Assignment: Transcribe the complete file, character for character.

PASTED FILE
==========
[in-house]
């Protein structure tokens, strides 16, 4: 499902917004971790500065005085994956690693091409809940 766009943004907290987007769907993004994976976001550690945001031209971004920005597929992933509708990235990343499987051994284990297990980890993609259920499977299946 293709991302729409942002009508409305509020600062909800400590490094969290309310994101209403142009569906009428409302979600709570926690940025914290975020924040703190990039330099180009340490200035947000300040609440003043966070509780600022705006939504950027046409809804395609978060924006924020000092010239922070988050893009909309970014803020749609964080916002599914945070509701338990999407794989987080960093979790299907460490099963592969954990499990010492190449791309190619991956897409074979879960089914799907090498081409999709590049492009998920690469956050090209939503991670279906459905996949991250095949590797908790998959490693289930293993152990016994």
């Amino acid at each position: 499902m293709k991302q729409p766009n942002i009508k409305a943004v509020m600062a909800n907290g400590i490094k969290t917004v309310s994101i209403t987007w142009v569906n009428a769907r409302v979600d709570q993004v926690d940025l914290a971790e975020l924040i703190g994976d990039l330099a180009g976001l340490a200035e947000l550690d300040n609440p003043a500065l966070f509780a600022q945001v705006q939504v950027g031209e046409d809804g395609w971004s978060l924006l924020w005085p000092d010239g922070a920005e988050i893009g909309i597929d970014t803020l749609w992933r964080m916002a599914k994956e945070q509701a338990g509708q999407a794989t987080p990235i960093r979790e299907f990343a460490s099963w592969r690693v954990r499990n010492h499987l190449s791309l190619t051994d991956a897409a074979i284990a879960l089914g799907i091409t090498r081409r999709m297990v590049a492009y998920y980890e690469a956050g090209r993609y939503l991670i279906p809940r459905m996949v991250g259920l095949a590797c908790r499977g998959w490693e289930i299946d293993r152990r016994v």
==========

[in-house]
């Protein structure tokens, strides 16, 4: 499902917004971790500065005085994956690693091409809940 766009943004907290987007769907993004994976976001550690945001031209971004920005597929992933509708990235990343499987051994284990297990980890993609259920499977299946 293709991302729409942002009508409305509020600062909800400590490094969290309310994101209403142009569906009428409302979600709570926690940025914290975020924040703190990039330099180009340490200035947000300040609440003043966070509780600022705006939504950027046409809804395609978060924006924020000092010239922070988050893009909309970014803020749609964080916002599914945070509701338990999407794989987080960093979790299907460490099963592969954990499990010492190449791309190619991956897409074979879960089914799907090498081409999709590049492009998920690469956050090209939503991670279906459905996949991250095949590797908790998959490693289930293993152990016994």
């Amino acid at each position: 499902m293709k991302q729409p766009n942002i009508k409305a943004v509020m600062a909800n907290g400590i490094k969290t917004v309310s994101i209403t987007w142009v569906n009428a769907r409302v979600d709570q993004v926690d940025l914290a971790e975020l924040i703190g994976d990039l330099a180009g976001l340490a200035e947000l550690d300040n609440p003043a500065l966070f509780a600022q945001v705006q939504v950027g031209e046409d809804g395609w971004s978060l924006l924020w005085p000092d010239g922070a920005e988050i893009g909309i597929d970014t803020l749609w992933r964080m916002a599914k994956e945070q509701a338990g509708q999407a794989t987080p990235i960093r979790e299907f990343a460490s099963w592969r690693v954990r499990n010492h499987l190449s791309l190619t051994d991956a897409a074979i284990a879960l089914g799907i091409t090498r081409r999709m297990v590049a492009y998920y980890e690469a956050g090209r993609y939503l991670i279906p809940r459905m996949v991250g259920l095949a590797c908790r499977g998959w490693e289930i299946d293993r152990r016994v």